A financial agreement (also known as a pre-nuptial or post-nuptial agreement) may be set aside if the Family Court is satisfied of any of the factors under s90K of the Family Law Act 1975 (Cth), which include where:
- the agreement was obtained by fraud, including non-disclosure by a party of a material matter (s90K(1)(a));
- the agreement is void, voidable or unenforceable (s90K(1)(b)); or
- a material change in circumstances has occurred since the time the agreement was made relating to the care, welfare and development of a child of the marriage and would consequently cause a party to the agreement to suffer hardship if the agreement is not set aside (s90K(1)(d)).
In the High Court’s decision in Thorne v Kennedy  HCA 49, the Court set aside financial agreements pursuant to s90K(1)(e) of the Act after finding that a party “engaged in conduct that was, in all the circumstances, unconscionable” during the time the financial agreements were prepared.
Thorne v Kennedy
The key background facts of this case were as follows:
- Mr Kennedy and Ms Thorne met online in 2006.
- Mr Kennedy was a wealthy property developer and had assets worth between $18 million and $24 million. He was divorced and had three adult children.
- Ms Thorne had no substantial assets and was living in the Middle East.
- The parties were engaged and due to wed. Ms Thorne and her family were subsequently flown to Australia by Mr Kennedy.
Shortly before Mr Kennedy and Ms Thorne’s wedding on 30 September 2007, Mr Kennedy arranged for his solicitors to prepare a pre-nuptial agreement and provided this to Ms Throne to sign.
On or about 20 September 2007, Ms Thorne received legal advice not to enter into the agreement as it would essentially leave her with limited assets if she separated from Mr Kennedy.
Four days before the wedding, Ms Thorne executed the pre-nuptial agreement under pressure from Mr Kennedy’s insistence that the wedding would not proceed if she failed to sign the agreement.
Shortly after the wedding, a second agreement was prepared with terms substantially identical to the first agreement save for some minor amendments. Similarly, and despite the further legal advice given to Ms Thorne not to sign, Ms Thorne signed the second agreement. This second agreement was intended to replace the first signed agreement.
In 2011, the parties separated, and Ms Thorne subsequently commenced proceedings seeking for the two agreements be set aside.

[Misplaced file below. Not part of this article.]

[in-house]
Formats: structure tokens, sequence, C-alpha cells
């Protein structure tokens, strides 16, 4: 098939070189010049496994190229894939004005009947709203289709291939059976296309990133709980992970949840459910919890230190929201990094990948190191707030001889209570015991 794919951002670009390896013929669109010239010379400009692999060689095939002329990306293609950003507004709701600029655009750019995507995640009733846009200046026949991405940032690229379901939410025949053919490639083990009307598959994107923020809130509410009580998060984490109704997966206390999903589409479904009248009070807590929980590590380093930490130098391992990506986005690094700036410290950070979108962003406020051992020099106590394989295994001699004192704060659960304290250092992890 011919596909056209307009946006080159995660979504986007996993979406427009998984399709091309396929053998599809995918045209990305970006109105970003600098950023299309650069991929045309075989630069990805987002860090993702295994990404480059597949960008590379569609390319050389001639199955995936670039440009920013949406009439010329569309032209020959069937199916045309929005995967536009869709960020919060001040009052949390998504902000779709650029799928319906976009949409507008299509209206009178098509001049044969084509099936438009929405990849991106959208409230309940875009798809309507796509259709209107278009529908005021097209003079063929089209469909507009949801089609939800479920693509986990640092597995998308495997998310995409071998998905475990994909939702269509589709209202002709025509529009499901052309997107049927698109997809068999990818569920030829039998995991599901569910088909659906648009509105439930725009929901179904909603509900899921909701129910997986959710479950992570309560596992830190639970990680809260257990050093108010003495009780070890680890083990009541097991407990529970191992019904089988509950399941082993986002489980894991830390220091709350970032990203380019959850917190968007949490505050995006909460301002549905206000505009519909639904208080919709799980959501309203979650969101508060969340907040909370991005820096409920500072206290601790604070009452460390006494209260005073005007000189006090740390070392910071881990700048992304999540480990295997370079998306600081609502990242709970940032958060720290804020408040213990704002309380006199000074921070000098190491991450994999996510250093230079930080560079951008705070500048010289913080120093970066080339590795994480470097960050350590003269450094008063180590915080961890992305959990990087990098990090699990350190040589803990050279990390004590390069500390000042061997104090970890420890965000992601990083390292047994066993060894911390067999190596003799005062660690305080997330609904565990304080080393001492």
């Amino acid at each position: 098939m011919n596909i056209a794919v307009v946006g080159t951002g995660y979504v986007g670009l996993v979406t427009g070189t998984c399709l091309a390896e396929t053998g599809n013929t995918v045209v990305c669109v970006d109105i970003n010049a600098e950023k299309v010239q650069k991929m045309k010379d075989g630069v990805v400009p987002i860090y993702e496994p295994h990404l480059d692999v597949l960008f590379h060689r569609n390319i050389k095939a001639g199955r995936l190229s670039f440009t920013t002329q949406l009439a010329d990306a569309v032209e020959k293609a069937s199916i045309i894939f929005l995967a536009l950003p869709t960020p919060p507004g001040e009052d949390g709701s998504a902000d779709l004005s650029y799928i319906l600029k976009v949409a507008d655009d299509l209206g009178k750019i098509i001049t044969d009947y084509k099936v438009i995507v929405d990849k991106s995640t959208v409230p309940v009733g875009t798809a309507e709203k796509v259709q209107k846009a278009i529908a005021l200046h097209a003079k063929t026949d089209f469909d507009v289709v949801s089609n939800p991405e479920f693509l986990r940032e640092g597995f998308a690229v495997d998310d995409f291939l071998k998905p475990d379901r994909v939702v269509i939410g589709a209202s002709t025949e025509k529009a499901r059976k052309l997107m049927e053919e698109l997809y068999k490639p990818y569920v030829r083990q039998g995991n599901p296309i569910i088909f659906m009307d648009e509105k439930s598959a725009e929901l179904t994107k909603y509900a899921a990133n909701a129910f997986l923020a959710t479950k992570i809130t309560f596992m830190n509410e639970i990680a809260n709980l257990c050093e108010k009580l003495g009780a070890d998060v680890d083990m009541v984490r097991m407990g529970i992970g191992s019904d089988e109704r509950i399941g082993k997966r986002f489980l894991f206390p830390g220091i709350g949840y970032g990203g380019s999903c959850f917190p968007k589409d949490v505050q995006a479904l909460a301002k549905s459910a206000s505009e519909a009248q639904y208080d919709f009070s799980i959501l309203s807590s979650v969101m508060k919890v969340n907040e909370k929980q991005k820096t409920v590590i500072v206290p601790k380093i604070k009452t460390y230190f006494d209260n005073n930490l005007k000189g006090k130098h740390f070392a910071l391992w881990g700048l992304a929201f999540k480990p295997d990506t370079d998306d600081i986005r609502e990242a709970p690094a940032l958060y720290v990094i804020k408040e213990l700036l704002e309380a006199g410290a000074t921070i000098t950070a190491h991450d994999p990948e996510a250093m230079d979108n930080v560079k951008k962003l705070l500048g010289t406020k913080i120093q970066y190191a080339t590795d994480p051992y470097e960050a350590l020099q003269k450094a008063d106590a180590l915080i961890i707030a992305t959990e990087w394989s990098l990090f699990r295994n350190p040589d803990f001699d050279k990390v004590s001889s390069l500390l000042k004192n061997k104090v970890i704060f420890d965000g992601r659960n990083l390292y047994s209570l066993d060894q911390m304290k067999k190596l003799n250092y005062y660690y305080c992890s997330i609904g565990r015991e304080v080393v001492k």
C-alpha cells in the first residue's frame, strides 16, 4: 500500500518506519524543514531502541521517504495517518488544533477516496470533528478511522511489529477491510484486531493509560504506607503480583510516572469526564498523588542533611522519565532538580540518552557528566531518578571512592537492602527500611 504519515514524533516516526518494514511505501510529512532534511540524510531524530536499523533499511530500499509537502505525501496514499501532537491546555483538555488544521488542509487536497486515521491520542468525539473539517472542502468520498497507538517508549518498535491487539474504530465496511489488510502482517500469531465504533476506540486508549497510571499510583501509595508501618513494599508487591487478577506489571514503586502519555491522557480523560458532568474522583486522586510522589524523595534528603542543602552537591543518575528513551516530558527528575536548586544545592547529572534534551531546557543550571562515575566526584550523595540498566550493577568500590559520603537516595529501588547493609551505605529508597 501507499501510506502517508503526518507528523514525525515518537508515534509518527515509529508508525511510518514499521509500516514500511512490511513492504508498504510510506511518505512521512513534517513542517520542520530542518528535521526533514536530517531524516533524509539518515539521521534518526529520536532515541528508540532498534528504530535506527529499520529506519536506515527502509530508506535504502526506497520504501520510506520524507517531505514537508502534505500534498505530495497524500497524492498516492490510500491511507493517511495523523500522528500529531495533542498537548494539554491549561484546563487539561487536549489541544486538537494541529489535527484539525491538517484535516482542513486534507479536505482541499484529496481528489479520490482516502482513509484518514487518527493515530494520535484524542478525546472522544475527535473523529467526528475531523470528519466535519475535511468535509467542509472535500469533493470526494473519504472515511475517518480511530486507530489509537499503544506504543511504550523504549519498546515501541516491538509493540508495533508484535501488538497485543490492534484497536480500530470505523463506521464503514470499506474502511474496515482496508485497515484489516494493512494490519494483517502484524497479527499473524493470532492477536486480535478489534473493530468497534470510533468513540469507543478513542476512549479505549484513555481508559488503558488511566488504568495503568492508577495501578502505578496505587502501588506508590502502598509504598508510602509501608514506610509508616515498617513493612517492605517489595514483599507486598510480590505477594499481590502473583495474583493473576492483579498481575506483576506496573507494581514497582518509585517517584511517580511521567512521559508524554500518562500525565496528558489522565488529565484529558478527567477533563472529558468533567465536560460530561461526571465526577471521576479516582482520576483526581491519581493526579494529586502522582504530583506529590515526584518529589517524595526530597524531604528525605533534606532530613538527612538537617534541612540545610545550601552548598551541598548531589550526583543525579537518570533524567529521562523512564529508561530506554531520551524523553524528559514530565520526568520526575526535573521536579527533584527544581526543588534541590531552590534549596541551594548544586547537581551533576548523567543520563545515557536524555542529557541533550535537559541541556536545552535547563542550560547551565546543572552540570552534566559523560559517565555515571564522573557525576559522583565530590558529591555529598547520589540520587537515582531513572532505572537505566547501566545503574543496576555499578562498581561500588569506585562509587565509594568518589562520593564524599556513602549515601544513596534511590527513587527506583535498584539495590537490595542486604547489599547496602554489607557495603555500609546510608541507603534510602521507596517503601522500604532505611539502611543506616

The primary judge found in favour of Ms Thorne and set aside the agreements on the basis that there was “duress and undue influence.” The primary judge considered six matters that led to the conclusion that Ms Thorne had “no choice”, was “powerless” and was otherwise left with no option but to sign the agreements. Those matters were:
a) her lack of financial equality with Mr Kennedy;
a) her lack of permanent status in Australia at the time;
c) her reliance on Mr Kennedy for all things;
d) her emotional connectedness to their relationship and the prospect of motherhood;
e) her emotional preparation for marriage; and
f) the “publicness” of her upcoming marriage.
Mr Kennedy appealed to the Full Court of the Family Court of Australia. His appeal was allowed and the judges concluded that there was no duress, undue influence or unconscionable conduct on Mr Kennedy’s part as Ms Thorne had “acquiesced in Mr Kennedy’s desire to protect his assets for his children and because she had no concern about what she would receive on separation.”
Ms Thorne then successfully appealed to the High Court of Australia. The judges accepted the six factors considered by the primary judge and found clear evidence of undue influence and unconscionable conduct to set aside both agreements.
The Court found that these circumstances point to the conclusion that Ms Thorne was subject to a “special disadvantage” in her entry into the agreements, which circumstances were known to Mr Kennedy. It was also found that part of this special disadvantage was created by Mr Kennedy, who created urgency about signing the agreements, threatened to cancel the wedding without offering to assist Ms Thorne and her family to return home to the Middle East. The Court found that these matters increased the pressure which “contributed to the substantial subordination of Ms Thorne’s free will” in entering into the agreements. That is, the extent to which Ms Thorne was unable to make “clear, calm or rational decisions” was so significant that she could not be described as a “free agent” when she entered into the agreements.
In the context of pre-nuptial and post-nuptial agreements, the judges noted that the following factors should be considered when looking at whether there was undue influence on any party:
a) whether the agreement was offered on a basis that it was not subject to negotiation;
b) the emotional circumstances in which the agreement was entered including any explicit or implicit threat to end a marriage or to end an engagement;
c) whether there was any time for careful reflection;
d) the nature of the parties’ relationship;
e) the relative financial positions of the parties; and
f) the independent advice that was received and whether there was time to reflect on that advice.
It is important to carefully review, prepare and understand the terms of your financial agreement before entering it. If you require any advice, contact our solicitors today.